This past Sunday night, the Grammy Awards, also proclaimed “biggest night in music,” took over your local CBS channel to bring you appearances and performances from some of the most well-known musicians and music personalities in the world. This award show always seems to stand out a little more than some of the others of the season due to the bile that is typically generated from the social media sites. It was one particular instance of this that caught my attention Monday morning where it occurred to me where the issue for people lies.
Music, unlike film, television, or even stage productions, is a completely and wholly personal thing. Literally millions of artists are out there the in the world trying to get their music heard and attempting to make a living at performing. It is only the lucky few that ever achieve that goal on a global scale, but that doesn’t stop people from trying each and every day while still succeeding to make even a modest living at the craft. From those millions of performers, we, as listeners, absorb the music that calls to us and appeals to us personally in some way. For me, a song with a beautiful lyrical story, creative and well performed vocal harmonies, a screaming horn section, or a funky rhythm section are my instant draws.
So when I see people upset that their favorite artist didn’t win a Grammy, which, while a wonderful recognition for creating something great, has no real bearing on the actual reception of the music with the listeners of the world because only a finite group are allowed to vote on the matter, all I want to do is to teach them to listen without bias. Taking a song for its pure value of songwriting, engineering, and performance isn’t easy because we, as humans, innately have a preference for what we like listening to. Certain sounds are just more pleasing to each of us, so we have difficulty separating from that in order to listen to a song purely for what it provides.
There are songs that I have listened to once where I found something completely beautiful that makes me sit up and take notice, yet will never listen to it again. It could have been a use of an engineering element or a counter melody in an instrument not typically associated with it where that catches my ear, but that doesn’t mean that I enjoyed the rest of the track. I might like the track for what the artist and production team have created, but it wasn’t something I connected with and enjoyed.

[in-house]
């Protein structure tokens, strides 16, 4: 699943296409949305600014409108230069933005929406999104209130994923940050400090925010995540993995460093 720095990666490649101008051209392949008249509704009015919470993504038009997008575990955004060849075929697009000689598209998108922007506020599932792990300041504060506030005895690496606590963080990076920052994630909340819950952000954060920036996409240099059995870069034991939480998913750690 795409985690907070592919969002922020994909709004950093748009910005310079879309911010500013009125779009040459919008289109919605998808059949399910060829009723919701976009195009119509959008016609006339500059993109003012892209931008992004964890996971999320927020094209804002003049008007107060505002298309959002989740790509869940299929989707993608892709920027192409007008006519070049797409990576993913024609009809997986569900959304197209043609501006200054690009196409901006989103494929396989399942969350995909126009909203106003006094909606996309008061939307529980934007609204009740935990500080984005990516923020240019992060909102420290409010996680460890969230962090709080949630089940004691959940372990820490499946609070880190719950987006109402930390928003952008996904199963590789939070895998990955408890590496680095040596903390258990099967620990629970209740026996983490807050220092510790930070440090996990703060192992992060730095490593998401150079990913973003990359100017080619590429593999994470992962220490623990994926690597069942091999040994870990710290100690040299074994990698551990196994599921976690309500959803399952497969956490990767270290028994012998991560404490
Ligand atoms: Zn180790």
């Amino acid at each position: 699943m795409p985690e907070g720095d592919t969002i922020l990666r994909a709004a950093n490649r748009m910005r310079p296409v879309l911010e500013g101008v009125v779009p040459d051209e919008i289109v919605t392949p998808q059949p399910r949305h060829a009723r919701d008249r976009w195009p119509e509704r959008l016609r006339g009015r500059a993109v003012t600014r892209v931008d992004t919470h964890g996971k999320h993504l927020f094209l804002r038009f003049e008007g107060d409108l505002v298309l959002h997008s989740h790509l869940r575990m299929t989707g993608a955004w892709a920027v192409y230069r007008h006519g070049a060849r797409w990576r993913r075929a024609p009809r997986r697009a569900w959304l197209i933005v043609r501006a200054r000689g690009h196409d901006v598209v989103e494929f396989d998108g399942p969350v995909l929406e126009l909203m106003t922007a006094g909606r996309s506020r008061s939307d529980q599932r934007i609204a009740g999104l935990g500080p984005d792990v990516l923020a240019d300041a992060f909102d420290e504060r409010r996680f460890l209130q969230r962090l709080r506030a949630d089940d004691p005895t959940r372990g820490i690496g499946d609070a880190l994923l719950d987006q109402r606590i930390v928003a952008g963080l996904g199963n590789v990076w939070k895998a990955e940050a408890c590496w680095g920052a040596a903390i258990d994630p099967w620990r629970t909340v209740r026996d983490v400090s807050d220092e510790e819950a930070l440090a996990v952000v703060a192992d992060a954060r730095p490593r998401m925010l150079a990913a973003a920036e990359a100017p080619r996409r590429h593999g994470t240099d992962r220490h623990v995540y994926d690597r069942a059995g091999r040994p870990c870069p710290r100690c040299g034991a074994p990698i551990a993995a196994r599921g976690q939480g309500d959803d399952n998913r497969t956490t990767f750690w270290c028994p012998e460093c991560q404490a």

In an award show like the Grammy Awards, categories have to be created to classify similar types of music so the comparison of what’s taking place in each genre can be consistent while also have cross-genre categories at the end of the night for things like “Best New Artist” or “Album of the Year.” In those instances, if you don’t connect with the artist or the style of music you are obviously going to be upset, particularly if someone you do enjoy lost, but to throw the ire around because you didn’t enjoy the music seems just a shame to me.
One doesn’t have to enjoy something to recognize that it has brilliance. The closest comparison would be the periods of artwork. Many people enjoy art, but not in all its forms. Some things just speak to them and engage them in the experience than others and, as such, they are drawn to a particular style of artwork. That personal preference with music causes many people to be extremely defensive due to the intense emotional connection that many get with their favorite songs or musicians.
The fact is that when someone is nominated for a Grammy, it is assumed it’s because their work is at the upper echelon of the industry – and it is their peers that have put them there. That is why I encourage everyone, regardless of your personal preferences, to listen to all music with the intent of hearing the quality of performance, the story of the songwriting, or the skill in the production. There is brilliant work in the world that goes beyond your selected fandoms, just because you don’t enjoy it doesn’t make it any less so.